When death knocks
I went for a long walk and thought about Mum's will. I had to look up in the dictionary what "inanition" meant. She had very deliberately and carefully planned every word. It must have been a huge mental and physical effort for her. This was driven by her determination to end her life.
I was taken aback to discover what had been going on. To my face she was going through the daily motions of being interested in life, but behind the facade she had been composing this Living Will to state emphatically the desire that was constantly on her mind.
She didn't want there to be any doubts. There was no arguing her resolve now.
As a doctor, she must have known how easy it is to keep people alive for years if you put them in hospital and medicate them. Such a prospect filled her with horror, with images of the psychiatric patients she treated for so many years. Last year, she gave her medical power of attorney to me. This legal document stated that, should she lose her mental faculties, her power of attorney went to me. This included the authority to decide whether a life support system could be turned off.
I chatted to Mum about her will. I told her we agreed it was her decision and her course of action seemed reasonable. She wouldn't have long to go; we would not send her away, force medication or food on her. I then questioned a small detail. I suggested she delete the line, "unless alternative means occur". She said no alternative means will occur if her Living Will is honoured and she is left to die her "Bobby Sands" way, a hunger strike. I agreed with her and admired how she had planned her death.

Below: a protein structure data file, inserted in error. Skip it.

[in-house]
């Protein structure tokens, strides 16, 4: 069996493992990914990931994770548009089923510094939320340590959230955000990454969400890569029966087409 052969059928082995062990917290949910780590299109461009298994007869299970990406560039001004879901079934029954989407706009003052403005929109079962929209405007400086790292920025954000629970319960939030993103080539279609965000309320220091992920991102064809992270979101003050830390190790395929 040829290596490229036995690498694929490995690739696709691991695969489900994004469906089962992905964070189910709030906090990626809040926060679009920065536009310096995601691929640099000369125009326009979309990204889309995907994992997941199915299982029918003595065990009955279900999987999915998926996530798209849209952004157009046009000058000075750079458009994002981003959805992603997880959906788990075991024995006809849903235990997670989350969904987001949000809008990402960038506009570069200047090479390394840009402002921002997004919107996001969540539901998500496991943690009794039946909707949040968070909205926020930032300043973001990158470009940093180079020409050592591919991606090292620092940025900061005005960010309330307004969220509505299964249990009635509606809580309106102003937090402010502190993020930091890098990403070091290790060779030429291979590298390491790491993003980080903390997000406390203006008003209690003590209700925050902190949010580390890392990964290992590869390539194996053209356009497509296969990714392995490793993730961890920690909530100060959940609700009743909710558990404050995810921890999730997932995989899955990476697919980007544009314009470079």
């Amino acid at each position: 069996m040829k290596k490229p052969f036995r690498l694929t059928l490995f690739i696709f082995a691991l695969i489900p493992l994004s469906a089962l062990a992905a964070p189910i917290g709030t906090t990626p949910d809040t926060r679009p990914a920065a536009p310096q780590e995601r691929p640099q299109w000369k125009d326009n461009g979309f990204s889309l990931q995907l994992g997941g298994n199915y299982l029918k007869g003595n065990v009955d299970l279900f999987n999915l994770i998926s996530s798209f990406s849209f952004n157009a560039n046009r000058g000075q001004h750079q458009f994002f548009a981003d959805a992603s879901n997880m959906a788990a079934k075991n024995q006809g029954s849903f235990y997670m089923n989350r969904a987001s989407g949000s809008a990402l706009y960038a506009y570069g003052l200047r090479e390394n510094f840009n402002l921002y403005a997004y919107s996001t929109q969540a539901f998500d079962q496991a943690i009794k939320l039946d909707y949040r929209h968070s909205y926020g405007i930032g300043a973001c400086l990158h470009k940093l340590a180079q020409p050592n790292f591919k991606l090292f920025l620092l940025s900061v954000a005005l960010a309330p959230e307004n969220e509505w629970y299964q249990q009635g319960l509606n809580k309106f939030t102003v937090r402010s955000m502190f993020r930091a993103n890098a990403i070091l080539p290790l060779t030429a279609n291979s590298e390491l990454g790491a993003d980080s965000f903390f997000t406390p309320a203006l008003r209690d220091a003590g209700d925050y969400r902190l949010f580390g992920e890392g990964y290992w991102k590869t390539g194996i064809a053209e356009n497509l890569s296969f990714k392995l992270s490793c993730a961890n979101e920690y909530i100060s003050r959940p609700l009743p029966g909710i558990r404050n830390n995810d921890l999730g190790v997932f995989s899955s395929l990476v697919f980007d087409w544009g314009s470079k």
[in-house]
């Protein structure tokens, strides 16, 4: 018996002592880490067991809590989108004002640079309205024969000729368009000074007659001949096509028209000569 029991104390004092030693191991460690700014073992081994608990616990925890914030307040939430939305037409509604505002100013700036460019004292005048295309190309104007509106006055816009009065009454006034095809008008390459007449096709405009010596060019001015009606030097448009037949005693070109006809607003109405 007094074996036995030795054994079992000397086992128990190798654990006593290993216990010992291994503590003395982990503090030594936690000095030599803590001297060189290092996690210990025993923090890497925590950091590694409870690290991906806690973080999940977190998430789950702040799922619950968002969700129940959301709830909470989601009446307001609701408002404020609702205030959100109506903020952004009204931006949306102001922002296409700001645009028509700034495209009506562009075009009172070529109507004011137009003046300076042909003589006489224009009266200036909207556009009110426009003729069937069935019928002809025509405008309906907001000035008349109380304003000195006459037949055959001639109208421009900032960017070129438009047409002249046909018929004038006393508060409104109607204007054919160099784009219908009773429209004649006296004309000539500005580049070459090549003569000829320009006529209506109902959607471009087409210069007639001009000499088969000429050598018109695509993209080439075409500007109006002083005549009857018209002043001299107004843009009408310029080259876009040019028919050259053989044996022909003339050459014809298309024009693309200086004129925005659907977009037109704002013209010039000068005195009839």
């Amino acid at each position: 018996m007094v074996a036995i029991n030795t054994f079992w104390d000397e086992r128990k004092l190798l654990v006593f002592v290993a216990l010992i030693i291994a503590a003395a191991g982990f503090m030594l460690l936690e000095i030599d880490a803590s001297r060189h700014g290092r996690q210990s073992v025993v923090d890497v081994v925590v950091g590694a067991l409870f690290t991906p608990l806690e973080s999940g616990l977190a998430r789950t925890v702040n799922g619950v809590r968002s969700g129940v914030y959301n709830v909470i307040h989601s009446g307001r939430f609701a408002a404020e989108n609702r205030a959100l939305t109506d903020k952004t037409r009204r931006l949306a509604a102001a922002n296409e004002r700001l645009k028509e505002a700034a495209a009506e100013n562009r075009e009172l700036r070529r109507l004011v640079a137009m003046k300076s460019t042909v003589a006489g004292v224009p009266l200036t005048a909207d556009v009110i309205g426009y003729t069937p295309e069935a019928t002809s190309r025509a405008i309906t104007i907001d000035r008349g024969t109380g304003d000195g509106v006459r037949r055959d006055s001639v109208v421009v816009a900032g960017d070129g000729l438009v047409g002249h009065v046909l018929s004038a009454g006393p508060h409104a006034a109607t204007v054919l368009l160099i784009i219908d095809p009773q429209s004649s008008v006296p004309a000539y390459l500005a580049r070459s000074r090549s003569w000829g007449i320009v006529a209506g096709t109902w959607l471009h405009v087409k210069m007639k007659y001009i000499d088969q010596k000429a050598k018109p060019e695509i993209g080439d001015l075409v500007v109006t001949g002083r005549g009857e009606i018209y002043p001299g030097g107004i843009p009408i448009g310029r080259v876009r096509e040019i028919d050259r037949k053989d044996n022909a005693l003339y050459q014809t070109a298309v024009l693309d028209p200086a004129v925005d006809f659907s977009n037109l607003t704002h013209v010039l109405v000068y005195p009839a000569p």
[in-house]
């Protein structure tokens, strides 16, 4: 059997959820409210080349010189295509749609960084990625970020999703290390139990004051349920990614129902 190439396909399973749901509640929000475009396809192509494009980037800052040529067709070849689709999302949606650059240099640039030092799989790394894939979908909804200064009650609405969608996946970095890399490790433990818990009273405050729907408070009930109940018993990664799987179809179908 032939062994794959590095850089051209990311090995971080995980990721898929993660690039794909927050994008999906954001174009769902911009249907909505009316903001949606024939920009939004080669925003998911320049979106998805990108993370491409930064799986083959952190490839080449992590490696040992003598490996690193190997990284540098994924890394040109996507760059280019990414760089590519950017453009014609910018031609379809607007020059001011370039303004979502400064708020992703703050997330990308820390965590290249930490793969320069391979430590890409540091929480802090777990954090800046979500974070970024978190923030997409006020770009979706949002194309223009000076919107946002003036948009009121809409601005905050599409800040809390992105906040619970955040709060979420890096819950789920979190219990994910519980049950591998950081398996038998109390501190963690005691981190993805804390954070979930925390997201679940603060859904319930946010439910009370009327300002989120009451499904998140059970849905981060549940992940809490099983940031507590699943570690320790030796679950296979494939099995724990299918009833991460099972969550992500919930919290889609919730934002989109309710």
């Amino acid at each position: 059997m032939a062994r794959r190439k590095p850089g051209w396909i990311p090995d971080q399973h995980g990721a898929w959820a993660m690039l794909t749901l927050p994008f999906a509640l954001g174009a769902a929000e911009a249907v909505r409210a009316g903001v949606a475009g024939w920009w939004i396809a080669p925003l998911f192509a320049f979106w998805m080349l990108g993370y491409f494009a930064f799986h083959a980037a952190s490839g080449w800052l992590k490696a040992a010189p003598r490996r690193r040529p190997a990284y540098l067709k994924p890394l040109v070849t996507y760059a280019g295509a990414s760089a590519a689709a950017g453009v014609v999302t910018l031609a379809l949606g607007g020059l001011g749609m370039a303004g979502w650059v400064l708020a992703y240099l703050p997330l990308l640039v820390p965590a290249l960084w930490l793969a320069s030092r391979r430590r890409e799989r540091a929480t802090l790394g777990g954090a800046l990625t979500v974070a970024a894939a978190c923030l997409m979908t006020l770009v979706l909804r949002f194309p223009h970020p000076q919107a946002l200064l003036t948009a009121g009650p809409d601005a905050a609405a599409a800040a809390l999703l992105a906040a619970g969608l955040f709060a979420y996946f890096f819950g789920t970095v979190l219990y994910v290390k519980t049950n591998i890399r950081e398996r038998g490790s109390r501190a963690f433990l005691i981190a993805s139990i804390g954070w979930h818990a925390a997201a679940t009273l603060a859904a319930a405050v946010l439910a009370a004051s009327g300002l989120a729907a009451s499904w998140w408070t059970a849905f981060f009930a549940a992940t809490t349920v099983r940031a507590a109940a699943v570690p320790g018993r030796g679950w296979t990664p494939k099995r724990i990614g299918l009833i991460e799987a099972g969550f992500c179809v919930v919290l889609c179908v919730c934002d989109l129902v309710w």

Since God wasn't going to help her to a quick and pain-free death, she would take the matter into her own hands. Her plan is foolproof and her resolve will win her this last battle in life.
I asked her if she felt shame in going on a hunger strike.
She replied: "Not at all, I am only worried that, if too many people find out, there will be someone who will try to stop me."
I then asked her how she felt about other elderly women with cancer who choose to live as long as they can. She said that was their choice.
I suggested to her that they could be offended by her implication that life is not worth living when they get to a comparable stage.
She replied: "The time comes when life is not worth living. They will come to the same conclusion as me one day.
"I prefer life to death. But this is not life."
I am going to stay with Mum to the end.
This is an edited extract from the book "Before We Say Goodbye" by Sean Davison, available from book stores for R190